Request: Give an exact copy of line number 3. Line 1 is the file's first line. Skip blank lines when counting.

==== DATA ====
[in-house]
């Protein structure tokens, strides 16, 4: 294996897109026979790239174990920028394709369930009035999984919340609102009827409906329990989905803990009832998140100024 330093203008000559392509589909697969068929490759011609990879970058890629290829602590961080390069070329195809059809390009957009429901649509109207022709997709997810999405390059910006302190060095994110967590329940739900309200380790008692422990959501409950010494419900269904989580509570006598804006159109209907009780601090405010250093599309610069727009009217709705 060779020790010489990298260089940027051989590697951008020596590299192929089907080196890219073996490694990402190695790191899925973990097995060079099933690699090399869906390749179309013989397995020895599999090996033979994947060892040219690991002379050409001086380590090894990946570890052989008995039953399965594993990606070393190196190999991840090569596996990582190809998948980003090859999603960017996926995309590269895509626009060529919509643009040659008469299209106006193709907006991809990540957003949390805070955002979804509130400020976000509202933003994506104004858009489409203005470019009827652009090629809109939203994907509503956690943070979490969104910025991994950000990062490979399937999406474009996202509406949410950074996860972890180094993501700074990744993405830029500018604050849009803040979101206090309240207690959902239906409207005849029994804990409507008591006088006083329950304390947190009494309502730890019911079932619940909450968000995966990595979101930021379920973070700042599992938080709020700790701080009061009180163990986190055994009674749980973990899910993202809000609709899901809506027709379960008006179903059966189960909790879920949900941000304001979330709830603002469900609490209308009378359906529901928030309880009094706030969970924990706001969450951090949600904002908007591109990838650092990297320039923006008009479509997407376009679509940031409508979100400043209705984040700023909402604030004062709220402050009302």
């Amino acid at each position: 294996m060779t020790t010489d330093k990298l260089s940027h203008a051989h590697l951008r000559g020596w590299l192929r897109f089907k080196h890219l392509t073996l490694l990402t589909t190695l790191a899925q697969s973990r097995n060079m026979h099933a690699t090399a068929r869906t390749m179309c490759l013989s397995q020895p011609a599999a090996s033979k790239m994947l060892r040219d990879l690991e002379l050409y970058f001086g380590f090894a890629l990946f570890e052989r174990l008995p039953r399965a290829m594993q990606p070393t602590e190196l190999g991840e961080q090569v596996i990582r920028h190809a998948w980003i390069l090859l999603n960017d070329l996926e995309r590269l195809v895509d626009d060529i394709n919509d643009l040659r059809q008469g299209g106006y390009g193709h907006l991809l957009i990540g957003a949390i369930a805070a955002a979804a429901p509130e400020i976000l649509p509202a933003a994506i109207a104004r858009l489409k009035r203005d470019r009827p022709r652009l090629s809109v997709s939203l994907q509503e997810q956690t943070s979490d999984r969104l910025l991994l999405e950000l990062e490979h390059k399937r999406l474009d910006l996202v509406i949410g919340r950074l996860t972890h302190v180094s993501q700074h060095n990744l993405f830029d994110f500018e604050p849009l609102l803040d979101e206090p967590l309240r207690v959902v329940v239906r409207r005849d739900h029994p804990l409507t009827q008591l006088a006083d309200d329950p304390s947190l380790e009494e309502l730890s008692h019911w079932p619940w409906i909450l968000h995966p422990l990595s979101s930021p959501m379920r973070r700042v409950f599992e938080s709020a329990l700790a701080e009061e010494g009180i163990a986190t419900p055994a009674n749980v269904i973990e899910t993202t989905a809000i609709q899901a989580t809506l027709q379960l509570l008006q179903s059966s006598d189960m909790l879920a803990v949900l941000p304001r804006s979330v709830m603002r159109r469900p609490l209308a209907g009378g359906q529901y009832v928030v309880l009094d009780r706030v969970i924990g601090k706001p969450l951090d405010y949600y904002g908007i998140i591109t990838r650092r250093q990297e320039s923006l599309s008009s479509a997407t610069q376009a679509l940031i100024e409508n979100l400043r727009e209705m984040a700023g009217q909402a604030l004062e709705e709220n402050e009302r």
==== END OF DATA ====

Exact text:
């Amino acid at each position: 294996m060779t020790t010489d330093k990298l260089s940027h203008a051989h590697l951008r000559g020596w590299l192929r897109f089907k080196h890219l392509t073996l490694l990402t589909t190695l790191a899925q697969s973990r097995n060079m026979h099933a690699t090399a068929r869906t390749m179309c490759l013989s397995q020895p011609a599999a090996s033979k790239m994947l060892r040219d990879l690991e002379l050409y970058f001086g380590f090894a890629l990946f570890e052989r174990l008995p039953r399965a290829m594993q990606p070393t602590e190196l190999g991840e961080q090569v596996i990582r920028h190809a998948w980003i390069l090859l999603n960017d070329l996926e995309r590269l195809v895509d626009d060529i394709n919509d643009l040659r059809q008469g299209g106006y390009g193709h907006l991809l957009i990540g957003a949390i369930a805070a955002a979804a429901p509130e400020i976000l649509p509202a933003a994506i109207a104004r858009l489409k009035r203005d470019r009827p022709r652009l090629s809109v997709s939203l994907q509503e997810q956690t943070s979490d999984r969104l910025l991994l999405e950000l990062e490979h390059k399937r999406l474009d910006l996202v509406i949410g919340r950074l996860t972890h302190v180094s993501q700074h060095n990744l993405f830029d994110f500018e604050p849009l609102l803040d979101e206090p967590l309240r207690v959902v329940v239906r409207r005849d739900h029994p804990l409507t009827q008591l006088a006083d309200d329950p304390s947190l380790e009494e309502l730890s008692h019911w079932p619940w409906i909450l968000h995966p422990l990595s979101s930021p959501m379920r973070r700042v409950f599992e938080s709020a329990l700790a701080e009061e010494g009180i163990a986190t419900p055994a009674n749980v269904i973990e899910t993202t989905a809000i609709q899901a989580t809506l027709q379960l509570l008006q179903s059966s006598d189960m909790l879920a803990v949900l941000p304001r804006s979330v709830m603002r159109r469900p609490l209308a209907g009378g359906q529901y009832v928030v309880l009094d009780r706030v969970i924990g601090k706001p969450l951090d405010y949600y904002g908007i998140i591109t990838r650092r250093q990297e320039s923006l599309s008009s479509a997407t610069q376009a679509l940031i100024e409508n979100l400043r727009e209705m984040a700023g009217q909402a604030l004062e709705e709220n402050e009302r």